More than that, an environment where biking isn’t seen as safe makes for an all too easy decision for most drivers.

“If you can drive sit in congestion or you can die on your bike, people still sit in congestion,” he said. “If you present them with a realistic cost/performance perspective, and you give them a legitimate opportunity to ride their bike safely, then you get a big shift in people who are willing to do the other.”

Helping people make a decision

Drivers in Washington state have proven reluctant to give up their cars in recent years. Backing that up is a survey conducted by PEMCO Insurance in September, that found 93 percent of people in the the state said they’d prefer to drive as their primary mode of commuting.

In that same survey, 52 percent of respondents said they wouldn’t make any changes to their method of commuting, while just 9 percent said they would ride their bicycle more often.

Meanwhile, the most recent numbers from the Seattle Department of Transportation saw a 20 percent decrease in cyclists on city roads in 2018.

RELATED: SDOT reports 20 percent decrease in cyclists

That all being so, the issue for Hallenbeck then becomes making the bike option both safe and reasonable.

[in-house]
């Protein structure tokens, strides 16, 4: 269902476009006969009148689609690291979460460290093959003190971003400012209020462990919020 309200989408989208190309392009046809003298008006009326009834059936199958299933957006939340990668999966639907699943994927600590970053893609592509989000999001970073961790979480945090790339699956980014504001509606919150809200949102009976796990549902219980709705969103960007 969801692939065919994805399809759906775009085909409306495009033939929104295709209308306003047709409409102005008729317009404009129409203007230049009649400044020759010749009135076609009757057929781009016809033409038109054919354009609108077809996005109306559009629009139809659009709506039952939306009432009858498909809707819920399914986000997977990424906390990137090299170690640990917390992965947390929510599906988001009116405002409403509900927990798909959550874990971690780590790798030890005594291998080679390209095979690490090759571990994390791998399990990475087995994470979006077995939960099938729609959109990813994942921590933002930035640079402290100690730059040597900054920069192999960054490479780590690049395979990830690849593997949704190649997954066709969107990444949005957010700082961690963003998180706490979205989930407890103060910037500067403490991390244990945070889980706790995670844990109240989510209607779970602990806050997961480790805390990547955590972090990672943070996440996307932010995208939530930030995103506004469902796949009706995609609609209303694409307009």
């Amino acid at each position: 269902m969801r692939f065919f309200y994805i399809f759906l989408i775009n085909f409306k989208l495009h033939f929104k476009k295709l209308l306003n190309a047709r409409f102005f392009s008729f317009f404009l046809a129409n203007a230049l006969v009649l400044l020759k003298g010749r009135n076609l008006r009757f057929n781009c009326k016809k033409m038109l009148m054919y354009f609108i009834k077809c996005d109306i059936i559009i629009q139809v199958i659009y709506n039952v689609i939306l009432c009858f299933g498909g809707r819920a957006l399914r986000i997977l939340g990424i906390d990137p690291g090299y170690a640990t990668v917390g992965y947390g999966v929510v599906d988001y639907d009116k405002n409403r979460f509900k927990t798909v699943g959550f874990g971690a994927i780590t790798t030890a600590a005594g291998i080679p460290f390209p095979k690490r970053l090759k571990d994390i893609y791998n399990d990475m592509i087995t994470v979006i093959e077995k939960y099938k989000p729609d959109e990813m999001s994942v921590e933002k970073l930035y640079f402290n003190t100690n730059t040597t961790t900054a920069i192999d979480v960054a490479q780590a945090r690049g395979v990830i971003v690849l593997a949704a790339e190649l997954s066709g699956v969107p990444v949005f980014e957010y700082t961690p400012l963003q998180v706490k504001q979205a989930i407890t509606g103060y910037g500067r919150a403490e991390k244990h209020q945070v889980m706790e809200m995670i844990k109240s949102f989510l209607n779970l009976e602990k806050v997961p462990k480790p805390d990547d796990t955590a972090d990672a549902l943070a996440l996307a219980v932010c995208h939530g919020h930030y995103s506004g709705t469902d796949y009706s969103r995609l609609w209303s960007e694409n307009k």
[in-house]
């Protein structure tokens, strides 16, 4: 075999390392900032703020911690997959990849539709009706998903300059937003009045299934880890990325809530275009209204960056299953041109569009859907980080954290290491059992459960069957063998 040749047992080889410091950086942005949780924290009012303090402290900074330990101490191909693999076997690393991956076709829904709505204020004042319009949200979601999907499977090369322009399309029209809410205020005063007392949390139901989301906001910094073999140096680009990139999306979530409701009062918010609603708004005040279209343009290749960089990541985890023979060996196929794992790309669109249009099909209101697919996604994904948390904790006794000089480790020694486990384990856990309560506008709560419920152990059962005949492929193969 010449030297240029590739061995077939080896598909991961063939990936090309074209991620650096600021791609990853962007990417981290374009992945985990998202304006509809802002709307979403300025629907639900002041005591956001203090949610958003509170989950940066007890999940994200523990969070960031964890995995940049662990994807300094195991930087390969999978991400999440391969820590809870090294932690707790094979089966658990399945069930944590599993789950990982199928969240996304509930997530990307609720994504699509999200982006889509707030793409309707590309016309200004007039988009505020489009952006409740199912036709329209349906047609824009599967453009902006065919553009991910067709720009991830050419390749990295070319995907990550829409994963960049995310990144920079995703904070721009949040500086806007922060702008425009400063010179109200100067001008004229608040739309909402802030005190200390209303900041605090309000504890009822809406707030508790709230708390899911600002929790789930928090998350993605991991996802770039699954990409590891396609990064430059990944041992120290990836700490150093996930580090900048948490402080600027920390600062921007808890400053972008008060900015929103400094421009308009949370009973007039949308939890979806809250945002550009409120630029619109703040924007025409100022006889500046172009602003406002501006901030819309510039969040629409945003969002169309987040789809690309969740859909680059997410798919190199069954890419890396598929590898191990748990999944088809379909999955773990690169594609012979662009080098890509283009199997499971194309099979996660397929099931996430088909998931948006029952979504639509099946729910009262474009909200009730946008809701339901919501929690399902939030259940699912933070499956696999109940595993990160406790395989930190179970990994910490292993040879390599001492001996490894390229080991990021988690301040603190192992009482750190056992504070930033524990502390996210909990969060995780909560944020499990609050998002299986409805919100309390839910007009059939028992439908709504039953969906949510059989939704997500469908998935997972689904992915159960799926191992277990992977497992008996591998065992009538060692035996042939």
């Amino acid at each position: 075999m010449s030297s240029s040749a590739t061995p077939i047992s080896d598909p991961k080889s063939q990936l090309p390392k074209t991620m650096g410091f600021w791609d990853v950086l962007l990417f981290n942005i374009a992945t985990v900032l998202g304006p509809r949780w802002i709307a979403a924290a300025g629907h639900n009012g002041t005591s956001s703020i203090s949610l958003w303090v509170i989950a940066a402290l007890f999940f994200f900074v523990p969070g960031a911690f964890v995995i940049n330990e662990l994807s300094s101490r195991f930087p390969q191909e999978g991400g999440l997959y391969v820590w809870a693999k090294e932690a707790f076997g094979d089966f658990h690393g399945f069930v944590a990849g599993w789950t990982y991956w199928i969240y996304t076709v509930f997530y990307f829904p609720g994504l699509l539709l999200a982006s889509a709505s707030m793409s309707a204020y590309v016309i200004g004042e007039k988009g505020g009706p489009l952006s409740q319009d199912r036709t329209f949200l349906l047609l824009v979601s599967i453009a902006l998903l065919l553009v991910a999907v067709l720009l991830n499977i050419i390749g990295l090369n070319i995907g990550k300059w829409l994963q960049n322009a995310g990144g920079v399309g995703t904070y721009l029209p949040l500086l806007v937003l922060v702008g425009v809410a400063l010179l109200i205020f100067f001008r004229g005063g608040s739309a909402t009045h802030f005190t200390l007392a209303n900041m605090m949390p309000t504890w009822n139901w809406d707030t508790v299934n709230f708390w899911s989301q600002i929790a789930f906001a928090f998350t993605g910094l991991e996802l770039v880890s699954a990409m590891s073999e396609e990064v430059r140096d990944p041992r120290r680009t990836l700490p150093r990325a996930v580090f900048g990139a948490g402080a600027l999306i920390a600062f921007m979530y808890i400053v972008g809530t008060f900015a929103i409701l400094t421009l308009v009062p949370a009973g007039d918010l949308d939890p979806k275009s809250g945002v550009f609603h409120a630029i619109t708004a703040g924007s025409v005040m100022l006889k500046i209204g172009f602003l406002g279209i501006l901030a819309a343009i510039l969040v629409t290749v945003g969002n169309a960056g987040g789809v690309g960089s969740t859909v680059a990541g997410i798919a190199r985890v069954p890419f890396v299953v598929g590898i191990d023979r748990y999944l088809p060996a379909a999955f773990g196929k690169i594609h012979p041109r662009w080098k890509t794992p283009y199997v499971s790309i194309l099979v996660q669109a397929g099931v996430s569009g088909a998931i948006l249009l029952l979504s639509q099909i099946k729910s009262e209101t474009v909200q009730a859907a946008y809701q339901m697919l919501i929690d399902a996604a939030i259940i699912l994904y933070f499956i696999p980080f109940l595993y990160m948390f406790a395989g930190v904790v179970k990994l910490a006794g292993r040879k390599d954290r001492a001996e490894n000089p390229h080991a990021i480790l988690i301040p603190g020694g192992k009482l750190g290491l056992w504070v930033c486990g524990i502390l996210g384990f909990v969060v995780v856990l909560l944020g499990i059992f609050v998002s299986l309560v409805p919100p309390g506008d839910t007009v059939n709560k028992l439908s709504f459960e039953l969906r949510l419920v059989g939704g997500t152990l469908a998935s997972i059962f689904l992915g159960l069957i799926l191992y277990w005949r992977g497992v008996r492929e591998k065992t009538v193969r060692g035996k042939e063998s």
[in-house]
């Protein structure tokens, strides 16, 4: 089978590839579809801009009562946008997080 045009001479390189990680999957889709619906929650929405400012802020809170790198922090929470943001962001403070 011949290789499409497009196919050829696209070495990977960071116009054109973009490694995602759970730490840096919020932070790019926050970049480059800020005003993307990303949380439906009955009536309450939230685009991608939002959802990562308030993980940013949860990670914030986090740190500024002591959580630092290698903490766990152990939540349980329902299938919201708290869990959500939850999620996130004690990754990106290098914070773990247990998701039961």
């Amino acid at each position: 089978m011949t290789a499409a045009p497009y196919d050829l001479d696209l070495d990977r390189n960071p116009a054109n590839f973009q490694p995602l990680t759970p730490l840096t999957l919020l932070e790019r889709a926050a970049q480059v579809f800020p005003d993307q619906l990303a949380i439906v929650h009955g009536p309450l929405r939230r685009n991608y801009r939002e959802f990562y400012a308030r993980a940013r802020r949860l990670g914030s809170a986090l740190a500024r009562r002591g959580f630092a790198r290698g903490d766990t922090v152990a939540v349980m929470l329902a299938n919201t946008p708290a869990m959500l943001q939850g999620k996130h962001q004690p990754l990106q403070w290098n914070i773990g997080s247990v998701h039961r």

People only change when the option is rational, and they only change when there’s a reason to change. A car is a wonderful thing, don’t get me wrong. Its problem occurs when you have too many of them in too little space. And then, they have really good characteristics for you, and really bad characteristics for everybody else, which reflects back on your ability to drive.

Essentially, driving might be a convenient decision for an individual, but if everyone makes that same decision, drivers all suffer the congestion-related consequences together.

Looking at that congestion from a top level down, the City of Seattle then has its own decision to make.

“The city is looking at its street system and saying ‘OK wow — if we have to put a whole lot more people here, and they have to get there, and it has to be safe, which streets do we need to be able to change to accommodate this?'” Hallenbeck posited.

Enter the city’s influx of bike lanes, arriving in neighborhoods like Capitol Hill, downtown Seattle, and more.

Debating bike lanes

While bike lanes carry advantages in terms of relieving congestion long term, the short term affects haven’t been well-received by a handful of communities.

RELATED: Seattle council members have no clue what bike lanes cost